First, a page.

• If one or two mites are found on a leaf, immediate treatment is usually not necessary. But continue to monitor the tree for any changes in the mite population. If more than six to 10 mites appear on the sheet of paper, consider a treatment with a miticide such as bifenthrin (Talstar).
  • While sap-sucking insects may have a common method of feeding, keep in mind that each should be considered individually when it comes to selecting the most appropriate control strategies.

An adult Japanese beetle.

Japanese beetles

  • These are invasive scarab beetles that, as adults, feed on over 400 different kinds of plants. Preferred hosts include lindens, birches, roses and grapes.
  • They’re found in most of the Eastern and Midwestern states.
  • Adults have sharp, chewing mouthparts that skeletonize leaves, eating the green tissue and leaving behind only the veins of the leaf, shred flowers and can hollow out fruit.
  • Control of adults that feed on trees begins before you see the first beetle. Most adults emerge between June and August — if a tree is to be preventatively protected, a systemic application of imidacloprid should be applied to the soil at the base of the tree in April or May to allow the tree to absorb the treatment. (You can’t treat linden trees with any neonicotinoid insecticide.)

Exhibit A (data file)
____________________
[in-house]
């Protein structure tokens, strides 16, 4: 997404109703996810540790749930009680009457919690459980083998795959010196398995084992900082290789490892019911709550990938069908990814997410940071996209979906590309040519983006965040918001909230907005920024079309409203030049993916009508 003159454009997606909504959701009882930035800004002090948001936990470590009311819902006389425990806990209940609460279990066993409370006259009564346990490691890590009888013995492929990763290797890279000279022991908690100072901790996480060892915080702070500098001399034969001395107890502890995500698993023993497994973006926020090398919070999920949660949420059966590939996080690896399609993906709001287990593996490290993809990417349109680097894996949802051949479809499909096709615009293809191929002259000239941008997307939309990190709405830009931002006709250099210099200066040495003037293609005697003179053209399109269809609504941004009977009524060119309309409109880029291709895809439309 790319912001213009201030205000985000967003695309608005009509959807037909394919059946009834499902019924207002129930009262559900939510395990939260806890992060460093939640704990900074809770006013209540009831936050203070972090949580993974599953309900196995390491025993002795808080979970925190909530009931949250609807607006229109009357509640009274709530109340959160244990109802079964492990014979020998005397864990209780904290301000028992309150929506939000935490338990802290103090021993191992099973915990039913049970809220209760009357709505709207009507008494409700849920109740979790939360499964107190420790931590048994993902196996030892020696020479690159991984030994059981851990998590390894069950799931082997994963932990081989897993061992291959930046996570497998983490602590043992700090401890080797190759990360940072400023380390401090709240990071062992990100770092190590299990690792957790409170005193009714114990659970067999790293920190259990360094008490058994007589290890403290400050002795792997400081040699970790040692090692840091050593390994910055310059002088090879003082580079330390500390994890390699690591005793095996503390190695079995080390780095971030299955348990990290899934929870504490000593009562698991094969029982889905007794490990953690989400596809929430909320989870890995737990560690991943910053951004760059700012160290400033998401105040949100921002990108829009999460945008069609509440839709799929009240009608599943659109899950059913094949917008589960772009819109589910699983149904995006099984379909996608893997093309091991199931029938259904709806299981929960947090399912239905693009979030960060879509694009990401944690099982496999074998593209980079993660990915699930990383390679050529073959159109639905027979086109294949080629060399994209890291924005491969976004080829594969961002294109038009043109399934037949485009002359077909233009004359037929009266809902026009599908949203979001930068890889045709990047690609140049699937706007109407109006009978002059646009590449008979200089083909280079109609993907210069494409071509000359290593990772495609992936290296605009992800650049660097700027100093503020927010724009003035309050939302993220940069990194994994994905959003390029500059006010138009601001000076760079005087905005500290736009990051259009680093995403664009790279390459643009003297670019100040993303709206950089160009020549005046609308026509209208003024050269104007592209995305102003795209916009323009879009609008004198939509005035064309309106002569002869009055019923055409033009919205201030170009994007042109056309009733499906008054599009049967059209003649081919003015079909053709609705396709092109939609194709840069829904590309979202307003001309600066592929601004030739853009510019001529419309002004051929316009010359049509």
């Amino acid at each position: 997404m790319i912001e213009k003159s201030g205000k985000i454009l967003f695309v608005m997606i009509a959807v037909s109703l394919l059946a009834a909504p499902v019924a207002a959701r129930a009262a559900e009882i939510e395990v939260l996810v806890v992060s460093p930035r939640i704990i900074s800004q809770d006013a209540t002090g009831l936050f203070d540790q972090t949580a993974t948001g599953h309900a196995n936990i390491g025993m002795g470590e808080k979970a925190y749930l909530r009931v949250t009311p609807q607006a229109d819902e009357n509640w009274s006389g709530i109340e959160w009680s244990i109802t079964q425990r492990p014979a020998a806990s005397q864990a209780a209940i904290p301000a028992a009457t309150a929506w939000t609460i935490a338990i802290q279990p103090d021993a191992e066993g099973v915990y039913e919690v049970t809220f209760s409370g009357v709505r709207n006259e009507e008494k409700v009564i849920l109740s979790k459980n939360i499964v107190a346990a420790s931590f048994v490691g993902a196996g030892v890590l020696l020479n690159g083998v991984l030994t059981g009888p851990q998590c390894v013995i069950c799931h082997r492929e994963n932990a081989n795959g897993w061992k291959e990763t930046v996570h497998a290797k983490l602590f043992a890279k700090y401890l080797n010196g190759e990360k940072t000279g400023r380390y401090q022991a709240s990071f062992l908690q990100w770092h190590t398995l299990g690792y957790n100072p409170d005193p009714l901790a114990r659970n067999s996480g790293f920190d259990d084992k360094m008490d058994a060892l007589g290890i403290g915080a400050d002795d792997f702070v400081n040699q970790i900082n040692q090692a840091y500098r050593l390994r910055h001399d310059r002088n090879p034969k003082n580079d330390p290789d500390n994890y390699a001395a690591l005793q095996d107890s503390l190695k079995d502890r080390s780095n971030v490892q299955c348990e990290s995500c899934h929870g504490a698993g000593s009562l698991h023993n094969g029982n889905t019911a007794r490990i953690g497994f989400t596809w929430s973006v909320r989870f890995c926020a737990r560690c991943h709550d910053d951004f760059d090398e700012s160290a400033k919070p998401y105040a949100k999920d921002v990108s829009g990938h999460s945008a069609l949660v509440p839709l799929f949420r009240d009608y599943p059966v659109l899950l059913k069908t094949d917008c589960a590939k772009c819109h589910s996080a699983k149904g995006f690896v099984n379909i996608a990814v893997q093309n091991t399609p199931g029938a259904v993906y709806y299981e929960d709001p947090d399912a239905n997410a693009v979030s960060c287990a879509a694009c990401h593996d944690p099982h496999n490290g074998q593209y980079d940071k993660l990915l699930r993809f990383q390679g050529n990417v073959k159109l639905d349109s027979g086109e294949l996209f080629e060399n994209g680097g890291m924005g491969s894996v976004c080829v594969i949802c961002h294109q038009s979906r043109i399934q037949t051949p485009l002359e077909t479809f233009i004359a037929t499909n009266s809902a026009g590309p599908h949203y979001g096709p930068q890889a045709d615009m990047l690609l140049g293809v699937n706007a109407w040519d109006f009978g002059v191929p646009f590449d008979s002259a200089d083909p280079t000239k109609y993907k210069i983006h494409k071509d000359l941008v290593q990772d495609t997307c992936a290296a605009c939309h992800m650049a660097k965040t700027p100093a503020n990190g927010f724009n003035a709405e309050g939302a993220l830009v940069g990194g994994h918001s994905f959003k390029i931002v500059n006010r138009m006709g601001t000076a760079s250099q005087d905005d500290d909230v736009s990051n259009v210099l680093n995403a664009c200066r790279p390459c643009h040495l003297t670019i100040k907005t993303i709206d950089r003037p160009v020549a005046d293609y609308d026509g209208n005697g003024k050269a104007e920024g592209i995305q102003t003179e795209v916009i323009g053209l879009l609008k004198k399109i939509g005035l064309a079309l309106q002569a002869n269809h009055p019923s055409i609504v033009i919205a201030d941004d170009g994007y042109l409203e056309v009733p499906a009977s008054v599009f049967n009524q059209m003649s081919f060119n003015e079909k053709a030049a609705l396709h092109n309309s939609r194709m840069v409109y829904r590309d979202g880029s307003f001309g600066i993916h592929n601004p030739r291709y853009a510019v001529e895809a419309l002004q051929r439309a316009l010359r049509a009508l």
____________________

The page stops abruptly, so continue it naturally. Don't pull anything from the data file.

• If you’re treating for already-present adults, bifenthrin, carbaryl and cyfluthrin all provide two to four weeks of residual protection. Chlorantraniliprole also offers four weeks of protection, with minimal effects on nontarget organisms such as pollinators.
  • Organic products like neem and pyola protect leaves and need to be reapplied every three to seven days, depending on the weather and pest pressure.



  • These are common pests of evergreens, junipers and occasionally deciduous trees and shrubs.
  • The case or bag that provides a home for the bagworm caterpillar — which gives the insect its name — is constructed of silk and fragments of leaves or needles.
  • Bagworms overwinter as eggs within the bags. In the spring, during the first or second week of June, tiny larvae hatch from eggs and immediately begin construction of small protective bags.
  • Caterpillars feed from within their bags and move along the branch in search of food. Applying Bt in June, when the larvae are small, is the best control strategy.


Courtesy of Tree Services Magazine: